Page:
News | UCLA Professor Loukaitou-Sideris Examines How to Combat Sexual Harassment on the "Public Transit Journey"

Stop the Video



by Brittany Cooper, CSULB

A commonly cited concern found among transit riders is the danger of sexual harassment. Sexual harassment is a common occurrence in everyday transit environments (e.g., train stations, train wagons, buses, and bus stops). Each step of the journey until the transit riders reach their destination is a potentially hazardous situation. UCLA Distinguished Professor of Urban Planning Anastasia Loukaitou-Sideris and her team define these settings as the “public transit journey.” They researched the parameters of sexual harassment experiences on this journey by college students. The research project, “Public Transportation Safety Among University Students,” was funded in part by the Pacific Southwest Regional University Transportation Center (PSR UTC).  


Loukaitou-Sideris began her study by researching current literature about crime that occurs on transit. She noted that buses and bus stops create an environment susceptible to crime due to the great number of passing riders and their “fleeting interactions.” Loukaitou-Sideris observed how little attention sexual crimes received within transit crime data studied by criminal justice and urban planning scholars. Only 71 articles about sexual crimes in transit were identified. The team found that sexual harassment was common on transit, even though rates varied from city to city. There was, however, a general lack of consistency in how the data defined what constituted sexual harassment. Sifting through various definitions, the research team focused defined sexual harassment in their research as “any unwanted attention including lewd comments, leering, sexual invitations, threats, displaying pornographic material, being followed, and public masturbation," and sexual assault as a situation in which “someone is threatened, coerced, or forced into non-consensual sexual acts.” Just as there were multiple definitions of harassment in the academic literature, a gap between the definitions in legislation and public understanding of the same topic also became apparent. According to the research team, criminal justice systems often apply narrow views of what constitutes sexual harassment behavior. They specifically focus on physical (touch) harassment, thus leaving many victims unprotected and their experiences undocumented because the harassment they faces may not be only of a physical nature.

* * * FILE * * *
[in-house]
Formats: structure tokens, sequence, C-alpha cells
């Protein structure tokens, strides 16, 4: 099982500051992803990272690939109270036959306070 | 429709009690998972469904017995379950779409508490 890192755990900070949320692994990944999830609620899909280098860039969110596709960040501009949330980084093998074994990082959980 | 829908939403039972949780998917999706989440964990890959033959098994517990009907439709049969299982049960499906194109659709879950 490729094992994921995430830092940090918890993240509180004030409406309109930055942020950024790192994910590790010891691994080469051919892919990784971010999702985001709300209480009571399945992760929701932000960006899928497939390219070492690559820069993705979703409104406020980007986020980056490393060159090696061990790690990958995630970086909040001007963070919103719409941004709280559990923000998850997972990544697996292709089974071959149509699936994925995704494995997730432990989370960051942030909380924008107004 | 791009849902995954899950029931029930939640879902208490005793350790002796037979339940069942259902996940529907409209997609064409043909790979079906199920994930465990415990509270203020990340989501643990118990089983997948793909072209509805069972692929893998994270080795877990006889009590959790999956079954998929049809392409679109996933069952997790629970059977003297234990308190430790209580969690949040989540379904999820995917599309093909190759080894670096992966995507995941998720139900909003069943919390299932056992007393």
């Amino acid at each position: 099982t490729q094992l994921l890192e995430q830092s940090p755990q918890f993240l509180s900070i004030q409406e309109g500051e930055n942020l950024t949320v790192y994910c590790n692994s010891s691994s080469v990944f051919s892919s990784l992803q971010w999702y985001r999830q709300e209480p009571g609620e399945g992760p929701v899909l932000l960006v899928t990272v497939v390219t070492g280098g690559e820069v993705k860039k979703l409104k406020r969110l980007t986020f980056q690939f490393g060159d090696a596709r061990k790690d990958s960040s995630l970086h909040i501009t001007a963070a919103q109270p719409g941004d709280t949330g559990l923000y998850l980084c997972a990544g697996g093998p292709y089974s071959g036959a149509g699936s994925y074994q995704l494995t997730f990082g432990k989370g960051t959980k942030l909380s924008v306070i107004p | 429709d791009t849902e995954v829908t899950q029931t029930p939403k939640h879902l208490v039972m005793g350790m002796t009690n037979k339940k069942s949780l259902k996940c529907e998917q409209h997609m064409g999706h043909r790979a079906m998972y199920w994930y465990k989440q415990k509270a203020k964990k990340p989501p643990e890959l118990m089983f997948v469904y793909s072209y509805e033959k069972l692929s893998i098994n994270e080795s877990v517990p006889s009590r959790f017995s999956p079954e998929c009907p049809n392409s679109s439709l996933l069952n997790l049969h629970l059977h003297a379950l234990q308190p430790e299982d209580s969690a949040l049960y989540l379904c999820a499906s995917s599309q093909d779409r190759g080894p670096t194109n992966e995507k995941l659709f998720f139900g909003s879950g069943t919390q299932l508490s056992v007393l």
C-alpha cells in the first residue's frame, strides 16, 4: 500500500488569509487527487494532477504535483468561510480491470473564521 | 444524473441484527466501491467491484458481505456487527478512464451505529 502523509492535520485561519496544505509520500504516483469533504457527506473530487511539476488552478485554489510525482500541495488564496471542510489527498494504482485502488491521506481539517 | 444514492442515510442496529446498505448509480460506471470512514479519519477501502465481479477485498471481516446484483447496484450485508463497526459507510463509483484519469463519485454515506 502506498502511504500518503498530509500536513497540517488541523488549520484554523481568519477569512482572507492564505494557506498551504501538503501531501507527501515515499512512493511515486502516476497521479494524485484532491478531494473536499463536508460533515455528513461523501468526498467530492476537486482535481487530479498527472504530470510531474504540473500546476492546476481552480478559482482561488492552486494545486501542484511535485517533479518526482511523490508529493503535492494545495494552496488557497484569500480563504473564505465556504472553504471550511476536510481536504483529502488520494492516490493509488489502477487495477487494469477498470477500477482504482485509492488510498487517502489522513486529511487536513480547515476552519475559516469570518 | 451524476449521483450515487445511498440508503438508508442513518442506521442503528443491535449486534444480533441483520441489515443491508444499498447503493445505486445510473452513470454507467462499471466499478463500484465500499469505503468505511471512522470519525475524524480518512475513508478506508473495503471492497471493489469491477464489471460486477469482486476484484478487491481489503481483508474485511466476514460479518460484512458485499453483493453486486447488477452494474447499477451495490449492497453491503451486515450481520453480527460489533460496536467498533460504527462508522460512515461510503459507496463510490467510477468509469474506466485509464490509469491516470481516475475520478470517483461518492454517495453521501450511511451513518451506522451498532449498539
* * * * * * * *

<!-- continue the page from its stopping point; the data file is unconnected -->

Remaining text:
The literature review found that different environmental characteristics influence the number of sexual harassment cases, including lighting, seclusion of spaces, but also (for certain types of harassment) overcrowding, to name a few. While little research has been done on the subject, sexual harassment on transit may be a deterrent for riders and may be contributing to the downward trend in ridership numbers.  To reduce the crime rates on transit and improve the perception of the public, transit agencies have adopted  “specific practices, policies, and programs to reduce and prevent crime and improve passengers’ perceptions of safety.” However, most transit agencies do not address sexual harassment. 


In response to the limited research, Loukaitou-Sideris and her team created a web survey and administered it to students with bus passes from the following universities: University of California, Los Angeles (UCLA); California State University, Los Angeles (CSULA); and California State University, Northridge (CSUN). The focus on college students’ experiences with transit was due to the student population’s greater dependency on transit than other populations and their vulnerability to victimization by sexual harassment. The survey was designed to answer questions such as the extent of sexual harassment occurrences in transit environments, the relation between individual student characteristics and perceptions of safety, and the precautions individuals take to minimize their risk to sexual harassment. The survey resulted in 1284 valid responses.


Seventy-two percent of bus rider respondents and forty-eight percent of train rider respondents had experienced some form of of sexual harassment. While males did report being affected by sexual harassment, unsurprisingly, a higher percentage of females experienced sexual harassment on the transit journey. The researchers also found that the chance of victimization by sexual harassment increased relative  to the frequency of transit use. Mirroring past research, the study found that the type of sexual harassment was dependent on the type of transit and a number of environmental factors. Many female respondents reported that their experience has led them to take precautions on transit, such as modifying dress style, avoiding specific transit routes, and carrying weapons for self-defense.  The vast majority of victimized students indicated that they had not reported their harassment experiences to others. 


In order to combat the occurrences of sexual harassment and the fear that it invokes, Loukaitou-Sideris and her team make several policy recommendations. The team recommends that transit operators conduct surveys to learn about sexual misconduct and build on the survey findings to address environmental elements that create insecurity on transit. Researchers also advocate for on-demand stops at night, more high-capacity vehicles, and a modification of the penal code to designate all sexual harassment as a crime. By taking these suggestions and learning from the transit industry’s best practices, the transit sector may begin to improve ridership experience and safety.